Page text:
|Basic Definitions and Family Types
- Family (e.g. Murdock's
definition (old), General Household Survey definition
- Basic family
- Nuclear family
- Extended family
(horizontal, vertical, modified, diffused...)
- Household (examples:
- Single-parent (include
knowledge of causes: e.g. divorce, choice)
- Reconstituted (step-parent
- Homosexual (rare, but
- Note how varieties of
family structure can be related to class and ethnicity
|[Note significance of how "family group" is
Sociobiological, New Right arguments for existence of Universal Family
as essential to human society.
- Debate related to gender
roles and relationships (Universalists argue for "traditional" forms of
- Marxist, Feminist and
Critical Theory arguments against concept of Universal Family
- Alternatives to Nuclear
family (see: Family Diversity)
- Especially Murdock,
Fletcher and Parsons)
- Focus on the functions
(needs and purposes) of the family group.
- Family performs two main
functions for any society
mechanism in society
Social Order: The family as a unit of
- Fletcher: main (core or
essential) functions of the family:
a. Procreation and
b. Regulation of Sexual Behaviour
c. Provision of
- "Non-essential" functions
provide linkages with the wider social world.
- Government of internal
relations (social control and stability)
Economic consumption of
Health care (both physical and
Religious (first exposure to religious ideas /
Recreation / Leisure
- Parsons: Modern family =
two core functions:
The primary socialisation
The stabilisation of adult
|( Note: Marx, Engels,
- Acts to control sexual behaviour:
- Serves to reproduce labour power for
- Is a safety valve for people's
- Channels and legitimates the exploitation of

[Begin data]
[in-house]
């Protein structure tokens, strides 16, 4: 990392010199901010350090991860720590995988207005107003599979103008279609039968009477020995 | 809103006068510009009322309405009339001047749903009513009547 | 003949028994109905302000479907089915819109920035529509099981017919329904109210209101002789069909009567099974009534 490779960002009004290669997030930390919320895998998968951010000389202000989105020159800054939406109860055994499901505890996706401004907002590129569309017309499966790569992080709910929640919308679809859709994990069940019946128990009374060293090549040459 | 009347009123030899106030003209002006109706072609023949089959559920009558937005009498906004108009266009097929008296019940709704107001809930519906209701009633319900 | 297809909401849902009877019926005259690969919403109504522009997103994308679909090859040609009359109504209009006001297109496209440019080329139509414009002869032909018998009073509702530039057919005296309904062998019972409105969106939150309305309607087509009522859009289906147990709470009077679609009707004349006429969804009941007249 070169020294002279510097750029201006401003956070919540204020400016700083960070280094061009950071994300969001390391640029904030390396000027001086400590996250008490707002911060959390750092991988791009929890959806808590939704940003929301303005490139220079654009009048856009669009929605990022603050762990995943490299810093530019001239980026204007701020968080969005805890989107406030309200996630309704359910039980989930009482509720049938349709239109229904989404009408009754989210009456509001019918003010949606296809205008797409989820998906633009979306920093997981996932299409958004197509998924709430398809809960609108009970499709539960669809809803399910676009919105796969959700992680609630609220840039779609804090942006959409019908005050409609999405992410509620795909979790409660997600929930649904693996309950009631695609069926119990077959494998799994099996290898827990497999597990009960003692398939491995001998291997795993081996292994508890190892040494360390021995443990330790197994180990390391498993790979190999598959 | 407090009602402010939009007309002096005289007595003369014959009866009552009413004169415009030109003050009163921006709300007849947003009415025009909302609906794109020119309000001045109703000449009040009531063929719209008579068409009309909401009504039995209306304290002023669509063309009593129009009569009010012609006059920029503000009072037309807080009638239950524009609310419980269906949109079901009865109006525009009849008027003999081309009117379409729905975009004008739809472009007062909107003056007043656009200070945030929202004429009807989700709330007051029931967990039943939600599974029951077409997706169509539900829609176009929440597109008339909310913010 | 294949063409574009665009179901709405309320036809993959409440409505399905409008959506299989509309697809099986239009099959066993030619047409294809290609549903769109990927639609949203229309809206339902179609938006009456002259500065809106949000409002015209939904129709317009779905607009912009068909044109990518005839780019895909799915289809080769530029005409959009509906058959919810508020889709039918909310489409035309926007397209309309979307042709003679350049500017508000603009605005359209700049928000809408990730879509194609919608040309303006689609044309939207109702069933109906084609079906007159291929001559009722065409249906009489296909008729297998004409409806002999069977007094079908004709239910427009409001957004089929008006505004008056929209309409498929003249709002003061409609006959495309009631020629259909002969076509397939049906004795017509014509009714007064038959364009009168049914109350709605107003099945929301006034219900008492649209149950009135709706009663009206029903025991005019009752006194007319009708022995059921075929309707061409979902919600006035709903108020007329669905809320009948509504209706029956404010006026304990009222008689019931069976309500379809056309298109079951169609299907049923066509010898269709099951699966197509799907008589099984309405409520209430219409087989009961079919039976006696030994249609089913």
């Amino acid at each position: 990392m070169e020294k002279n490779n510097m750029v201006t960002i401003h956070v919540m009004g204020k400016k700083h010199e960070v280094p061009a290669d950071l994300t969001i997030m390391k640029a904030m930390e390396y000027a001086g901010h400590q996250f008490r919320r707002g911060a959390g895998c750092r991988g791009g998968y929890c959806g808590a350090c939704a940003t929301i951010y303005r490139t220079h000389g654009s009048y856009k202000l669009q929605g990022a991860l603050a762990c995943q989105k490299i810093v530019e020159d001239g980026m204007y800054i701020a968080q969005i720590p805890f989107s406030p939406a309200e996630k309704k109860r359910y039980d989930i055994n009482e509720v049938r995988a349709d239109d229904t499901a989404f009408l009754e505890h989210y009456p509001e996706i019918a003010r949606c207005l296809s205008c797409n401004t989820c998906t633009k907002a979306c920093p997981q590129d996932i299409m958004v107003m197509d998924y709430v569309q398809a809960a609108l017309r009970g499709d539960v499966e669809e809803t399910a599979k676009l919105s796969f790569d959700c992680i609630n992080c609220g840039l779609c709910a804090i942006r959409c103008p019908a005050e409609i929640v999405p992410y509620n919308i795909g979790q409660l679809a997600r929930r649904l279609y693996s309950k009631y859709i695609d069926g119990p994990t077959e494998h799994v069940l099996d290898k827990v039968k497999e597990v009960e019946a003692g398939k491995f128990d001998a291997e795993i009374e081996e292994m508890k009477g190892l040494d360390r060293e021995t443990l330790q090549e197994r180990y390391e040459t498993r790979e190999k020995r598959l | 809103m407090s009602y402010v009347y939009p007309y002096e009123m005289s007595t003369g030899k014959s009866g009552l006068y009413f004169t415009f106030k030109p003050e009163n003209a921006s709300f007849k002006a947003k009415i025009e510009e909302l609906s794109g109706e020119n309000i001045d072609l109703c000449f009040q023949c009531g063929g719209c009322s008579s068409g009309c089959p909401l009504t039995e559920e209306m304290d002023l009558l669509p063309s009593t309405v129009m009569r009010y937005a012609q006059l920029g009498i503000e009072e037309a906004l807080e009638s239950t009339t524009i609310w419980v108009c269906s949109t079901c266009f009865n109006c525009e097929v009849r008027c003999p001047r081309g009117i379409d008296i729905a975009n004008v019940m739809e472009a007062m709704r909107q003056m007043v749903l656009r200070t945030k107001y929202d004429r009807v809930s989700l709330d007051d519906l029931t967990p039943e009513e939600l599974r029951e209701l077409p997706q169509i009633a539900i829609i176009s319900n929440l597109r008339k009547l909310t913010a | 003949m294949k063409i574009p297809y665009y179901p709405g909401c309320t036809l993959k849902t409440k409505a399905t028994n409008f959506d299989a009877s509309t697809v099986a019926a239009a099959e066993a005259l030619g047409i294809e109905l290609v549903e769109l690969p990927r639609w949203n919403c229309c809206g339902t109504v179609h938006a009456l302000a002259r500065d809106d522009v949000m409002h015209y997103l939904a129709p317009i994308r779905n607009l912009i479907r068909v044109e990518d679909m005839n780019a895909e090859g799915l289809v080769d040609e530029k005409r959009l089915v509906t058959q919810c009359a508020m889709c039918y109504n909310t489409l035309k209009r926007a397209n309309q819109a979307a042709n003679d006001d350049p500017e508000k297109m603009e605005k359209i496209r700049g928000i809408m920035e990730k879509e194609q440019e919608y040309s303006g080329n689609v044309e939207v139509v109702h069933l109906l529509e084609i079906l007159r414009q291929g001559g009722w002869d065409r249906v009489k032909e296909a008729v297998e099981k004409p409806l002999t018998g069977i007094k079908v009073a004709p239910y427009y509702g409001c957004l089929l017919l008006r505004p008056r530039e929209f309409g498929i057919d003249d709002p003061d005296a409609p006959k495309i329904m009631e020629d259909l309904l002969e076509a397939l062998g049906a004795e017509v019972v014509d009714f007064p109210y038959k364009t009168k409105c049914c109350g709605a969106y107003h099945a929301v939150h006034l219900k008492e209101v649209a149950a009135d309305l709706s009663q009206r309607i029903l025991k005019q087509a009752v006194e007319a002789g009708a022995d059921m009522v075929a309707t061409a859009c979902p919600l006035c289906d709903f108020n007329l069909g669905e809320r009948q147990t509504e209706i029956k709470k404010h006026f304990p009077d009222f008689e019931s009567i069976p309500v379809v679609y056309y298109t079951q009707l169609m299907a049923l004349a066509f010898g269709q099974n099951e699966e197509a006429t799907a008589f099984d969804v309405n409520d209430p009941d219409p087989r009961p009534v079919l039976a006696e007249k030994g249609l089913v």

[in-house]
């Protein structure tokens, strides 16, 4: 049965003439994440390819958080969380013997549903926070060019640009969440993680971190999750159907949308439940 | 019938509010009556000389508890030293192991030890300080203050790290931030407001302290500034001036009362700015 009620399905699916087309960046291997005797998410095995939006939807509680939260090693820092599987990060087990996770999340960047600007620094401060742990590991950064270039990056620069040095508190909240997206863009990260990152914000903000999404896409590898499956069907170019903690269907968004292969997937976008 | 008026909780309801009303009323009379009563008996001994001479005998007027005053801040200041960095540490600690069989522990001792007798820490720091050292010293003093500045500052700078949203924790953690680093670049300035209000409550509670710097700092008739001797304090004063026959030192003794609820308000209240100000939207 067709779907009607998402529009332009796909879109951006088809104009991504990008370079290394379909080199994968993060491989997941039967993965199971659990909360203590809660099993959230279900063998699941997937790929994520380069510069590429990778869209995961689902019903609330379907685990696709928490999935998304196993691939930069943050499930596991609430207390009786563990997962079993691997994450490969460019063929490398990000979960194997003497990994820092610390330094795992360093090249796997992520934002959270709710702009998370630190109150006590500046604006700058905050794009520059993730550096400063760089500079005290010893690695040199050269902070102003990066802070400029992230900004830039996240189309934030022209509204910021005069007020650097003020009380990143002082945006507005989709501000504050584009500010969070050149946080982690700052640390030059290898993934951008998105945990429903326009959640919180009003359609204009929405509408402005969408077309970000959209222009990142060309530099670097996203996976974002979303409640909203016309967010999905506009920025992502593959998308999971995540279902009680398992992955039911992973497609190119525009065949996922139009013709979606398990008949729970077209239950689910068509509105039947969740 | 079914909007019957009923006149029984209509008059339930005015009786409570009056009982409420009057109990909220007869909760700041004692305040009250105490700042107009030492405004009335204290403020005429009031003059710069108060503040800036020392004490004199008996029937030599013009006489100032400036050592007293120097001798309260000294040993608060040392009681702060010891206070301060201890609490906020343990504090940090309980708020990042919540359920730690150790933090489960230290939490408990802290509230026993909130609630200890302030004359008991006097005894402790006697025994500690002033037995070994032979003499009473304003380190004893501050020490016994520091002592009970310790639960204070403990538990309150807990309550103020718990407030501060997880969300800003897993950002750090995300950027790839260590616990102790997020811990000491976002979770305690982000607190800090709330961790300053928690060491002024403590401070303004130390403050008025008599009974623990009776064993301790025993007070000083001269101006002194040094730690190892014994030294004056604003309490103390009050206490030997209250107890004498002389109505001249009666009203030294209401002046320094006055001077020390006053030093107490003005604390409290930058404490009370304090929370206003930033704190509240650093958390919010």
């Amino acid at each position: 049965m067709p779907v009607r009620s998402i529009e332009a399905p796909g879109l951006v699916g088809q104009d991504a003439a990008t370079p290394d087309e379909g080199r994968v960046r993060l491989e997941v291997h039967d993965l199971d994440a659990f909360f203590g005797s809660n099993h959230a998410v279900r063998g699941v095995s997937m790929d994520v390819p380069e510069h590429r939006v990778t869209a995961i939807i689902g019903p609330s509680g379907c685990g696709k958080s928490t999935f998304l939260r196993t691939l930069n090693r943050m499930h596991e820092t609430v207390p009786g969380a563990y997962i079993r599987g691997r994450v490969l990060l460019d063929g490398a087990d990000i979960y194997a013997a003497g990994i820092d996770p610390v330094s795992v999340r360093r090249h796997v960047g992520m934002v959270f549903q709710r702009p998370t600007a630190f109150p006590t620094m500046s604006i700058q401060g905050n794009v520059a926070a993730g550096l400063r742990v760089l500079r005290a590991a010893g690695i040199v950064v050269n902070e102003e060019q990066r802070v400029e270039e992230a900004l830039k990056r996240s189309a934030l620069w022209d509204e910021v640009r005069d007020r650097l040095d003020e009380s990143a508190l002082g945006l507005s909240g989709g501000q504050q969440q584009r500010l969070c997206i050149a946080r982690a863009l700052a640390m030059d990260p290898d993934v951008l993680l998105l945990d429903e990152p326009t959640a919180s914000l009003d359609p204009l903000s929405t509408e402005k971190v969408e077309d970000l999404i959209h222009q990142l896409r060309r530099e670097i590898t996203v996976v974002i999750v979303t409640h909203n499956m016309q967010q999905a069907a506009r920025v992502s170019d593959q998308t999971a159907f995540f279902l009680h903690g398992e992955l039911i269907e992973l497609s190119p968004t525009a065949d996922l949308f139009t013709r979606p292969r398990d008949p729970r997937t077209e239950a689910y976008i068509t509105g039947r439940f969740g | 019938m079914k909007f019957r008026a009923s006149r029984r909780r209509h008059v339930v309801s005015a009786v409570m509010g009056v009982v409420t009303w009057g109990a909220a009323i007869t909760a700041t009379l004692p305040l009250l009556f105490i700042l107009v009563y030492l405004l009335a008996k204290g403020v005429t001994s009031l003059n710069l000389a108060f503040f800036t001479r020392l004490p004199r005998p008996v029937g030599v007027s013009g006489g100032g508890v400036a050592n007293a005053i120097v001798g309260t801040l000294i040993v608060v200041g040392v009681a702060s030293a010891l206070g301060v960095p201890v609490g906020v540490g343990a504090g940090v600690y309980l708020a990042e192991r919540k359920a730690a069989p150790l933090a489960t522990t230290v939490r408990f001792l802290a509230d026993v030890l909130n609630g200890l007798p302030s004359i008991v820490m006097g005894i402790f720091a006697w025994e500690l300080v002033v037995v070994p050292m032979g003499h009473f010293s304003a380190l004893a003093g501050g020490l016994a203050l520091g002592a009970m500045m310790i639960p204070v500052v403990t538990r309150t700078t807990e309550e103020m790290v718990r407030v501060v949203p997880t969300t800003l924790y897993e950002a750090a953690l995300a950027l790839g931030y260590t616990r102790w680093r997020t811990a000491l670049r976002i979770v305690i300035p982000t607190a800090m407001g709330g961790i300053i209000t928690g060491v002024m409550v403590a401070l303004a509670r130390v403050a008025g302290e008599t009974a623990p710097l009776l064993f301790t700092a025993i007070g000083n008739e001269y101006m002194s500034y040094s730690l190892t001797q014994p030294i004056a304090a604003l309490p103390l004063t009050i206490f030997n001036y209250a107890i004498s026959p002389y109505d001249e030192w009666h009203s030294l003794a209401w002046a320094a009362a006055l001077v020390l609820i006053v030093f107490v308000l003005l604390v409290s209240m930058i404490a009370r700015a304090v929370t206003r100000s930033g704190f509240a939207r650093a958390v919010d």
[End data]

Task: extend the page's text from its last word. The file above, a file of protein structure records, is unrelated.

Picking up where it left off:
- Provides "free" services for Capitalists
(reproduction of labour)
- Primary consumer of Capitalist
|(Note: McIntosh, Oakley and Barratt,
- Be aware of different
varieties of feminism
(Liberal, Marxist, Radical,
Socialist, Black, etc.).
- Men exploit and oppress
women within the family
- "Rationalising myths" about
male / female natures legitimate male domination over
- Women have a service role
forced on them ("unpaid servants" )
- Increasingly "Dual role":
women as paid workers and unpaid housewives
|(E.g. Cooper "Death of The
- Leach - family as source of
Social Isolation of
Private world of suspicion and social
- Laing - family and
schizophrenia (mental illness)
|(Mount, Thatcher / Reagan, Paul
- Nuclear family essential
(fundamental co-operative unit in any society)
- Traditional male / female
gender roles and relationships
- Fundamental social unit
(pre-dates all other forms of social organisation)
- Held together by necessity,
love and, in its modern form, marriage.
- Family as source of social
stability ("in changing world").
Socio-biology (Note: Wilson,
Tiger and Fox).
- "Family group" present in
all human societies ("Universal")
- Mother-child relationship
represents the basic family unit predetermined by
- Concept of "human
biogrammer": biological programming that predisposes people to behave in
certain ways. Used to justify traditional male / female gender roles
(men=hunters / breadwinners, women= carers / mothers).
- Nuclear family / extended
family group = biologically desirable
|Family and Household
|Changing patterns over
- This section needs to focus
on historical changes in family structure (for example, the family and
industrialisation - the "Fit Thesis". The idea of a "close (functional)
fit" between the basic structure of the family and the process of
industrialisation is most associated with writers such as Parsons and
Goode (both Functionalists).
- The process of
industrialism (i.e. the change from a predominantly agricultural to a
predominantly industrial society)
- The difference between:
Feudalism and Capitalism (in Marxist terms, the idea of different "Modes
- Basic theory:
Extended family structures
characteristic of feudal, pre-industrial, society
Nuclear family =
characteristic of modern, industrial,
- Main Reason = Lack of
- Criticisms of this theory
(for example, Laslett and Anderson)
- Empirical evidence - the
pre-industrial family in Britain = mainly nuclear, not extended -